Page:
‘I’m just wondering if… I saw you walking. Are you feeling okay, do you need to talk?’
There was a pause.
‘F-f-ine thanks, yeah.’
The half-words fled from his mouth, as if being terrorised out his body by some malevolent force.
‘I was just, I was running and…’ Don’t say “I” say “David”. Use his name. ‘David, I saw you, in the field, and I wanted to know you were OK, David. You seemed upset.’
‘And David, are…’ (Probably saying ‘David’ too much now.) ‘If things are getting to you… maybe we can talk. How’s life?’
“How’s life” is weird. Beth made a mental note: don’t say “how’s life” again. Just wait. One of the important things in these instances is not to fear the gaps between voices; the fact there is a conversation taking place, however slow, is what matters.
‘Yes. I, um. Not now, not now. I was. B’ not now.’ The words staccatoed strangely from his lips which seemed thin and taut.
Then she heard it. A few feet to Beth’s right, the soft whining of the rails had commenced. The crescendo was starting.
‘Don’t. Don’t come close to me!’
The boy stared, his eyes locked on Beth, as she inched closer, stooping, one hand in front her clearing throngs of fern that rose like anemones between them. The chill rush of the metal-upon-metal chorus in the rails grew loader. Ninety miles per hour, a hundred yards away. 40,000 tonnes. A horn sounded.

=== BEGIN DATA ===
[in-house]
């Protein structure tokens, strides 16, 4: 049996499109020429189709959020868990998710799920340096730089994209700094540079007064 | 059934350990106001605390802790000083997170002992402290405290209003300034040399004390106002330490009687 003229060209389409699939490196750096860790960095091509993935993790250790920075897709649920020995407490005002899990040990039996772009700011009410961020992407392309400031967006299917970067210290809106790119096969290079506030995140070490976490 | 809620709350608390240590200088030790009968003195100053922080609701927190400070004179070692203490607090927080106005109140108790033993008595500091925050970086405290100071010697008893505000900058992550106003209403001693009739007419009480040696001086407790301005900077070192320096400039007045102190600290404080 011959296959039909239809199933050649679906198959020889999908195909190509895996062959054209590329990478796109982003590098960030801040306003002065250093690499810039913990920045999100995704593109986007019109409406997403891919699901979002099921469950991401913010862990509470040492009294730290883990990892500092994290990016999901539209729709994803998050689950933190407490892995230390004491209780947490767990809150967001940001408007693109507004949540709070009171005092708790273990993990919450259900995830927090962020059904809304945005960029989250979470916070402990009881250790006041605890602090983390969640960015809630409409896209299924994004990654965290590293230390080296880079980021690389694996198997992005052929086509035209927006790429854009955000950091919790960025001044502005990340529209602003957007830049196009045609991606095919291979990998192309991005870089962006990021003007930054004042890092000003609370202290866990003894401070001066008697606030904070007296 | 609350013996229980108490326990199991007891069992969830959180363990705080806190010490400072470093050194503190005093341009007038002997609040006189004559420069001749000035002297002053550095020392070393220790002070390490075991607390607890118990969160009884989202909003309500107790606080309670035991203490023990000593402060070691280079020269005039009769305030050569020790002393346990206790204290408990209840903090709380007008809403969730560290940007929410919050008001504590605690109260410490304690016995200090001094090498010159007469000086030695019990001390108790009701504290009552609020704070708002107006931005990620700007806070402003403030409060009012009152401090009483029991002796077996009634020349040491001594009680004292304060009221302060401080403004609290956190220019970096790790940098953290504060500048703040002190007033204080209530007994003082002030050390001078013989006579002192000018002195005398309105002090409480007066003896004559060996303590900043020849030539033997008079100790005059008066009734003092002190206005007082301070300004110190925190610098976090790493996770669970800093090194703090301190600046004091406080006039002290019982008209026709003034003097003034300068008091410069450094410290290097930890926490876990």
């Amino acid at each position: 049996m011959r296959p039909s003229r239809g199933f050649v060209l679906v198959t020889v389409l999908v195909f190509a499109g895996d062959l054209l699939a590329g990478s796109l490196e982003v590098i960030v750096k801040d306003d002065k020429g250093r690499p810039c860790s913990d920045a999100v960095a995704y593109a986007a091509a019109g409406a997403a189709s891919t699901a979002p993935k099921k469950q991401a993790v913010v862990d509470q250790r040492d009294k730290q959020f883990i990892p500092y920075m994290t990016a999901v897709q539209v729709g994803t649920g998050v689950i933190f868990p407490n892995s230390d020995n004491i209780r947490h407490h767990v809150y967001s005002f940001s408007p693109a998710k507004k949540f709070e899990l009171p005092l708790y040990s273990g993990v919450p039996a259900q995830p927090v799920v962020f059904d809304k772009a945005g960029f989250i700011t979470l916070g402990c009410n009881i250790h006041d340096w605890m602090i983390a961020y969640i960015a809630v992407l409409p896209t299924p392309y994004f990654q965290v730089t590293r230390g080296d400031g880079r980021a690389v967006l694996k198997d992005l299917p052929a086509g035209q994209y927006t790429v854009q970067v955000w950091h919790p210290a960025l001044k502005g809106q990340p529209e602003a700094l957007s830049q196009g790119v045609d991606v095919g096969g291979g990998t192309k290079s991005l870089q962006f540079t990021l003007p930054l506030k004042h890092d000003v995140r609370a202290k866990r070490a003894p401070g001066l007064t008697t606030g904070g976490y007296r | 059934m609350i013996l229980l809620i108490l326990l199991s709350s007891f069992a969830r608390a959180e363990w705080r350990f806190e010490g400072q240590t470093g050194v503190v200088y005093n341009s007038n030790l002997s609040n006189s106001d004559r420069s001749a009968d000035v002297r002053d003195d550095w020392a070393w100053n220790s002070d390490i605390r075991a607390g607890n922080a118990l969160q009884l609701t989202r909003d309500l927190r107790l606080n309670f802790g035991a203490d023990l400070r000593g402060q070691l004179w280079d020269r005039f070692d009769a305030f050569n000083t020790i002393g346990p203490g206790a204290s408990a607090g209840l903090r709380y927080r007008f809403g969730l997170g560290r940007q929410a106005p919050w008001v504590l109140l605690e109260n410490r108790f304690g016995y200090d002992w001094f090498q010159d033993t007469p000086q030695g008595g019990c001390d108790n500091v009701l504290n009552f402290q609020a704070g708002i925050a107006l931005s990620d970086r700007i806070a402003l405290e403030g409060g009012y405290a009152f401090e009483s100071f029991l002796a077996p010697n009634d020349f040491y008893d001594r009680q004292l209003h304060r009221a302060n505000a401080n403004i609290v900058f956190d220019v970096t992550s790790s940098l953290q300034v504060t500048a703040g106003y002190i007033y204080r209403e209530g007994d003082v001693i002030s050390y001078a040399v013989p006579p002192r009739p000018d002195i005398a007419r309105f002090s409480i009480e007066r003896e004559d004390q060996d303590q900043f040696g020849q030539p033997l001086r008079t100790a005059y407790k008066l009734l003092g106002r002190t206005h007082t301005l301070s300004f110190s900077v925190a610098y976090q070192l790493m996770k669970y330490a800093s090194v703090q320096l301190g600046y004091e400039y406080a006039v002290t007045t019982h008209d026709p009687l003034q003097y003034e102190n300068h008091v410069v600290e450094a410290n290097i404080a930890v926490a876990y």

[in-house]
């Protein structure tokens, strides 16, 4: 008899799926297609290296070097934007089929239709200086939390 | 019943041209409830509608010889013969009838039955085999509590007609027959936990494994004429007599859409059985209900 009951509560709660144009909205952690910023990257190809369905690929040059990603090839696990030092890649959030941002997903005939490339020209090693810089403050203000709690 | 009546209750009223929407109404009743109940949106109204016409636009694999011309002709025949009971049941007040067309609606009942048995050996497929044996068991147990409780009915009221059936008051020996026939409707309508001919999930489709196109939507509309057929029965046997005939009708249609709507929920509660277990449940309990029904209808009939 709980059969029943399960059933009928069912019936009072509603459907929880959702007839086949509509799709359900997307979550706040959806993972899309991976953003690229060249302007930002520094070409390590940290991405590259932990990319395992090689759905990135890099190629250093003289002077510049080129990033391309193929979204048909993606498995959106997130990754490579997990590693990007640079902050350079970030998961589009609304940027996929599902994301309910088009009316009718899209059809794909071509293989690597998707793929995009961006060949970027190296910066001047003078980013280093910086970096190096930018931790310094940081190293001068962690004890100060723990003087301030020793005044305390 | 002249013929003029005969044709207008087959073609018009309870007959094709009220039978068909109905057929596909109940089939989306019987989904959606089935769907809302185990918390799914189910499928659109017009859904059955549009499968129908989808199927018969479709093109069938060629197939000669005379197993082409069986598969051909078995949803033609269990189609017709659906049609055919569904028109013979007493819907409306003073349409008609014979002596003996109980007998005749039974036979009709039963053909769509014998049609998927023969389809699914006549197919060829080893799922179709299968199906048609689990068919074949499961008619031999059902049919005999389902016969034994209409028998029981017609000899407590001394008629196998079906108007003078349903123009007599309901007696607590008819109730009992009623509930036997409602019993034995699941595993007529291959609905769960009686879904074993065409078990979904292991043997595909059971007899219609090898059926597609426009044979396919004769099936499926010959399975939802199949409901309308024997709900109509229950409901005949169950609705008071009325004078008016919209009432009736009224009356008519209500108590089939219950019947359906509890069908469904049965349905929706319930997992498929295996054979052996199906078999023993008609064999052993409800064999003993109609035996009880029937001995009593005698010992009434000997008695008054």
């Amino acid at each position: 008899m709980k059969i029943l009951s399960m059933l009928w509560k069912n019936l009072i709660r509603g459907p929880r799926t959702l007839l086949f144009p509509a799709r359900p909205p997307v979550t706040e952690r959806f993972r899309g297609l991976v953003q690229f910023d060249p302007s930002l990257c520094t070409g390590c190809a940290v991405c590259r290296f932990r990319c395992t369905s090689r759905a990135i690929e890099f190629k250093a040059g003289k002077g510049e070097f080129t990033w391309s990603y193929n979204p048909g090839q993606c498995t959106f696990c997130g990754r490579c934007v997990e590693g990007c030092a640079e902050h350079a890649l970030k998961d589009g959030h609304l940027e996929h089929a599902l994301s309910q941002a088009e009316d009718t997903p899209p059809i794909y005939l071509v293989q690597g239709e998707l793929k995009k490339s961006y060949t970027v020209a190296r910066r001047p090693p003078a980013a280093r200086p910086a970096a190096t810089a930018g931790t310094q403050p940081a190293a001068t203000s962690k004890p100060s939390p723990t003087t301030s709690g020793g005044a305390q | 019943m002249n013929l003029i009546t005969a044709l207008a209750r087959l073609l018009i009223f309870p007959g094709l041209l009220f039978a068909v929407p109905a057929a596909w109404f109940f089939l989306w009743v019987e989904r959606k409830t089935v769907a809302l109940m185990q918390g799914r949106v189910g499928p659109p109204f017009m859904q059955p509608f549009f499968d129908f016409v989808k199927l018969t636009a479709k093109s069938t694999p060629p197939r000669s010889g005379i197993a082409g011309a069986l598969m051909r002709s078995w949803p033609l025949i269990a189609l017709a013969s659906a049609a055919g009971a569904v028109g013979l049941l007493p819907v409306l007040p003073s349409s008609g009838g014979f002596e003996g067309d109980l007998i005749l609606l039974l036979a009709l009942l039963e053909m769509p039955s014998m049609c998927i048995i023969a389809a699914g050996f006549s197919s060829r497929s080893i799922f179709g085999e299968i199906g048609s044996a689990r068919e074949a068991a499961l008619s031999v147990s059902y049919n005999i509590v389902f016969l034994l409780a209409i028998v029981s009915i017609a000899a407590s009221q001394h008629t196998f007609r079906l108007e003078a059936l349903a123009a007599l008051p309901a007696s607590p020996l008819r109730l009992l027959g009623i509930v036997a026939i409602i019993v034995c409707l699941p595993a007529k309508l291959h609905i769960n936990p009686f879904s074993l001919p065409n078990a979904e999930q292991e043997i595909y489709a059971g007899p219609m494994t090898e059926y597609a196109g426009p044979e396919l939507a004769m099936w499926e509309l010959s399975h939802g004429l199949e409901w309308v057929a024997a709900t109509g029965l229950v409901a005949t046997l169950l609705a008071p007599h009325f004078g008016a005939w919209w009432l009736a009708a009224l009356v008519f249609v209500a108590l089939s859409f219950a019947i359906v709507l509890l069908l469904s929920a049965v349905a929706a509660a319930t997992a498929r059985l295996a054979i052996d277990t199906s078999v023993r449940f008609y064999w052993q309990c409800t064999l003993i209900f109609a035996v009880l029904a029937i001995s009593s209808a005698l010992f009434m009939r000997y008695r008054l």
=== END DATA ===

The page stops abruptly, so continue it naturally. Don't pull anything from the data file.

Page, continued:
‘David, look at me. You’ll be ok.’
The boy stared. Beth upped her pace to within a few steps, her eyes fused to his which remained dark and locked in their sockets, his hands clenching and unclenching, and his brow glistening with a loose skim of sweat. Don’t break eye contact with him. Keep eye contact.
Unprocessable noise. The train horn careered past in a terrifying Doppler. The pair froze as the ground shook in a stone-jangling quake, as all eight carriages rushed past, each sleeper sinking slightly beneath the formidable weight of the wheels. Beth’s gaze had remained fixed on David’s the whole time.
As the last carriage passed, a cool wind buffeted them. Beth grabbed the limp hand, pale and trembling. Gradually, his breathing slowed and his eye narrowed into little tear-filled caverns. He exhaled a long, steady shaking breath like a crisp marsh wind in autumn, and began to cry. A gulping howl. For a moment, Beth felt as if she was in a play. Their conversation had been a poorly worded script: each word had moved banally from their mouths, taking its place alongside the next in a manner that bordered on the ridiculous. Their language seemed polarized from the horror of the immediate context. It was almost funny. Surreally funny.
‘It’ll be ok. You’re alright.’
‘I’m . . . I’m alright. Yes alright.’ David parroted back the words.
‘Yes. It’ll be OK, David.’